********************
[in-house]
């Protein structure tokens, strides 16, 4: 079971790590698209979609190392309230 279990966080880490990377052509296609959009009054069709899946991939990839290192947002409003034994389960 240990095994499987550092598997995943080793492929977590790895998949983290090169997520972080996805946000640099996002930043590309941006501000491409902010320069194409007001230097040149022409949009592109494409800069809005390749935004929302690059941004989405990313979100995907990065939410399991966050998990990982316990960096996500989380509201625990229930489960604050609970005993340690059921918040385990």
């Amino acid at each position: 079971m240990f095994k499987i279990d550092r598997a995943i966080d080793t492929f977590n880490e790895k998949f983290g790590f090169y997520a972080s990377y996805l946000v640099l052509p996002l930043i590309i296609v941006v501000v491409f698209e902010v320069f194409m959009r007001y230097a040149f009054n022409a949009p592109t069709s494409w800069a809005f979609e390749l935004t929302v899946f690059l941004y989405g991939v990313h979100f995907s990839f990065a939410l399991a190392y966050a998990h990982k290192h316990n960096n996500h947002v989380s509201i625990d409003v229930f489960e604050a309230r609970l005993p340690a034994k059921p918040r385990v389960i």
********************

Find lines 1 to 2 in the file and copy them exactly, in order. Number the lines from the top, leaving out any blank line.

[in-house]
């Protein structure tokens, strides 16, 4: 079971790590698209979609190392309230 279990966080880490990377052509296609959009009054069709899946991939990839290192947002409003034994389960 240990095994499987550092598997995943080793492929977590790895998949983290090169997520972080996805946000640099996002930043590309941006501000491409902010320069194409007001230097040149022409949009592109494409800069809005390749935004929302690059941004989405990313979100995907990065939410399991966050998990990982316990960096996500989380509201625990229930489960604050609970005993340690059921918040385990």